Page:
1. In December, the Health Services Cost Review Commission (HSCRC) approved regulations to offset acute hospitals' additional uncompensated care (UCC) generated by the Department of Health and Mental Hygiene's imposition of Medicaid Day Limits. The new policy, initiated because of the State's budget deficit, defines the Day Limits as 105% of the mean length of stay for Medicaid fee-for-service adult patients, meaning that the State will not pay for hospital or ancillary charges related to services provided beyond these Day Limits. To address the UCC issue, the HSCRC will allow hospitals to increase rates prospectively for 80% of the net projected impact of the Day Limits, and track each hospital's actual UCC Day Limits experience. Additionally, the HSCRC will permit a hospital to file a partial rate application if the HSCRC's offset is not sufficient. The Day Limits became effective 1/1/04 for 18 months, and are predicted to save the State $40M.
2. In January, the Maryland Health Care Commission (HCC) released its State Health Care Expenditures Report based on data from 2002. Total health care spending for Maryland residents was $22.6 billion - an 11% increase in 2002, compared to a 12% jump in 2001. Marylanders spent approximately $4,146 per person for health care services, including administration and the net cost of private health insurance, compared to the U.S. projected average of $4,484 per person. Physician service expenditures grew by 11% in 2002, while hospital inpatient and outpatient expenditures increased by 9% and 14%, respectively. Medicaid spending increased 13%, private insurance expenditures grew by about 12%, while Medicare spending only grew by 6% in 2002. The largest increase in payor expenditures was consumer out-of-pocket spending - a 15% increase.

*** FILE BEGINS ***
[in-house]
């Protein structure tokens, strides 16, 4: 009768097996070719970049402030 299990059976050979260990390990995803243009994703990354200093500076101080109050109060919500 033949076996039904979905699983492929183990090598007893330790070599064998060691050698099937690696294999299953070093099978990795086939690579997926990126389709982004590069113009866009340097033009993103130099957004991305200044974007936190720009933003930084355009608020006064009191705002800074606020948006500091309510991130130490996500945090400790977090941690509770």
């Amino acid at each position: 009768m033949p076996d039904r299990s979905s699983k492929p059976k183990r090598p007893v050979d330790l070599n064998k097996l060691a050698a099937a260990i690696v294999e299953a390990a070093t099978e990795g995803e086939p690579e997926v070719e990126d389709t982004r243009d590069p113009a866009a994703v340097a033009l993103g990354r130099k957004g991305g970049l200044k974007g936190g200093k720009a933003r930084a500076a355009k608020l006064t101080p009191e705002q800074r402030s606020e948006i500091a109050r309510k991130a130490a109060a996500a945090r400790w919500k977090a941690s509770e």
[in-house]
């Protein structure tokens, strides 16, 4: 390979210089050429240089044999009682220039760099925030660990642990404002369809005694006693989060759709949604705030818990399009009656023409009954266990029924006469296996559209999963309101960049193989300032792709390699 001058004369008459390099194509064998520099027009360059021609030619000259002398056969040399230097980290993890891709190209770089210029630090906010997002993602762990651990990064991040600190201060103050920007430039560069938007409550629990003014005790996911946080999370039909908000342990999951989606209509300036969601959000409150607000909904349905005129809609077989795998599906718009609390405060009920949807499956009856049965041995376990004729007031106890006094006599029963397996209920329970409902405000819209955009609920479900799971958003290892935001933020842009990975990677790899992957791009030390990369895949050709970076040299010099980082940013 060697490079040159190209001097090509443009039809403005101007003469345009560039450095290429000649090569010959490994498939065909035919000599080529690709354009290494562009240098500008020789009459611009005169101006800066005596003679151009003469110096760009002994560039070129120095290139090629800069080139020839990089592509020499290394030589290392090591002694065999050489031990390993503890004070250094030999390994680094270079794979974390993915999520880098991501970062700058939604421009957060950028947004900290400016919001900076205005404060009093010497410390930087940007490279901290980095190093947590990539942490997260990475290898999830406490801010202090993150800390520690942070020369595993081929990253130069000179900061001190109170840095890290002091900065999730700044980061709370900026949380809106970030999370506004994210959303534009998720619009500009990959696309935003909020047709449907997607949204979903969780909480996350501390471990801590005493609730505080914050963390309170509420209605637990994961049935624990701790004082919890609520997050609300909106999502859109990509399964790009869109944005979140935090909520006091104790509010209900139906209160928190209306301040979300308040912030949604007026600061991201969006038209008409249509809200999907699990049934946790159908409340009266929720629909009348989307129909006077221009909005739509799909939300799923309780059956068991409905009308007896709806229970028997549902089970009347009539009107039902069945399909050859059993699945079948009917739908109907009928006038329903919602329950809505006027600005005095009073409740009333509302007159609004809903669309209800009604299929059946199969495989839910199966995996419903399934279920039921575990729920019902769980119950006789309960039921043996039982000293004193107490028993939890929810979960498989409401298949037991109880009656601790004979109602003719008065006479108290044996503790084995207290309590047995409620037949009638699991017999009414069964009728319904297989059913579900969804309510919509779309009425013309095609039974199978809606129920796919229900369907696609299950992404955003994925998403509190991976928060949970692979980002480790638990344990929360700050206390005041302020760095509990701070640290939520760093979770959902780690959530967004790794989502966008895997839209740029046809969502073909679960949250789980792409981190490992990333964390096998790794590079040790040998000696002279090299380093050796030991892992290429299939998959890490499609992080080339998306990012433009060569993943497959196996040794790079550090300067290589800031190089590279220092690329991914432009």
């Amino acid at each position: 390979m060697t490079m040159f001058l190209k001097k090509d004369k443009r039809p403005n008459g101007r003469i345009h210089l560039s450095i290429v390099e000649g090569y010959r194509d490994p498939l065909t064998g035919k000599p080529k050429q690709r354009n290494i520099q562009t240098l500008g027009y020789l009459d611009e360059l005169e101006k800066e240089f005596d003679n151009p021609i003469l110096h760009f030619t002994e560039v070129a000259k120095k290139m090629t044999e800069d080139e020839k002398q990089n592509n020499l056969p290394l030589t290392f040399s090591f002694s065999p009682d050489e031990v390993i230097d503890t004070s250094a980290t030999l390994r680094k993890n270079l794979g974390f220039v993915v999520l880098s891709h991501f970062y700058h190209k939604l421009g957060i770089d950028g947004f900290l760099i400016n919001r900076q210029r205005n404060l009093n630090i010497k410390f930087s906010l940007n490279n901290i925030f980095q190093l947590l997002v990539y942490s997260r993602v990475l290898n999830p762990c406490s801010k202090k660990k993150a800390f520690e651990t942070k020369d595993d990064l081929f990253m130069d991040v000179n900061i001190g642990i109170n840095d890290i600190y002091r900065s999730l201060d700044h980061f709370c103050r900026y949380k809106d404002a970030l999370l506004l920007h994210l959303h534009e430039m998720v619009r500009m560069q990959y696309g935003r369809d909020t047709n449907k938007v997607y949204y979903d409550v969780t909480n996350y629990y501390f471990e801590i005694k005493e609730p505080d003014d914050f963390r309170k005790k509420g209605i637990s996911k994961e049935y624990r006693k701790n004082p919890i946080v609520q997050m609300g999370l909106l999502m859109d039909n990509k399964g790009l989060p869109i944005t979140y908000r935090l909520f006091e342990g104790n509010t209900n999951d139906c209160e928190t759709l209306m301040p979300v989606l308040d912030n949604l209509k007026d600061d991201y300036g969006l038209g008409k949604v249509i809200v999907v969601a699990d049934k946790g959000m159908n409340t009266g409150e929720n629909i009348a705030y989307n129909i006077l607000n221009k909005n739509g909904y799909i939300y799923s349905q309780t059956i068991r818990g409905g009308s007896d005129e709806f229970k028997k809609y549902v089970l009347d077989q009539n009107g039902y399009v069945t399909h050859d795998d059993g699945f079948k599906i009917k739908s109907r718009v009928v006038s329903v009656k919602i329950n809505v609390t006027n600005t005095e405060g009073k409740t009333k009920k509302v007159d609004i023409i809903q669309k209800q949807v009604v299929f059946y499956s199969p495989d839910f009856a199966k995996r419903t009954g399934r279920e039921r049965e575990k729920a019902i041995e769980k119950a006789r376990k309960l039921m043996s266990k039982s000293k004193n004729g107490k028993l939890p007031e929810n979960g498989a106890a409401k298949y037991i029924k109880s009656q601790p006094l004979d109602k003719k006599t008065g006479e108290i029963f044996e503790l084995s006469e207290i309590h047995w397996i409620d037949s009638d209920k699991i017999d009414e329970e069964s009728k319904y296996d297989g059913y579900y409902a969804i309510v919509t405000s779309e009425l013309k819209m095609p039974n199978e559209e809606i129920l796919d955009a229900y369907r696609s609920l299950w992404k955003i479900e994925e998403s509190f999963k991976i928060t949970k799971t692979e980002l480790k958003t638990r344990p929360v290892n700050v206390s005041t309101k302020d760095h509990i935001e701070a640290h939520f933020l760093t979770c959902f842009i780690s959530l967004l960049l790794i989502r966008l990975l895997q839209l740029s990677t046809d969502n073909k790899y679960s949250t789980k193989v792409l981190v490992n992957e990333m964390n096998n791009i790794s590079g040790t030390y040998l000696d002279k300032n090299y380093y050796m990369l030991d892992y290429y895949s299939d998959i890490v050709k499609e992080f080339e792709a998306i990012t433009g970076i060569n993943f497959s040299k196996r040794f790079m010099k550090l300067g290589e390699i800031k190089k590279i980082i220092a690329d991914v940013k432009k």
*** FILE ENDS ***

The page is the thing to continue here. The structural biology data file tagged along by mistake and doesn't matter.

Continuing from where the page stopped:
3. In January, the HCC and the HSCRC released a report entitled "Study of Reimbursement of Health Care Providers," as required by the 2002 General Assembly. The report concludes that private sector payments are adequate to fully cover allocated operating costs for a typical private practice, and that identifying a revenue source to support a physician uncompensated care program would be a challenging proposition. Also, the report said that there is no significant support for resuming development of a physician/health care professional payment system, although a limited use of payment ceilings and floors may signal the appropriate level of payment for services when stakeholder interests conflict. The HCC Commissioners specifically stated that they made no recommendation regarding the abrogation of the current prohibition on balance billing of HMO subscribers for covered services by non-participating providers. They believe that changes to balanced billing alone will not remedy the financial stress of hospital-based physicians, and that high uncompensated care volumes and low Medicaid reimbursement are more pressing issues.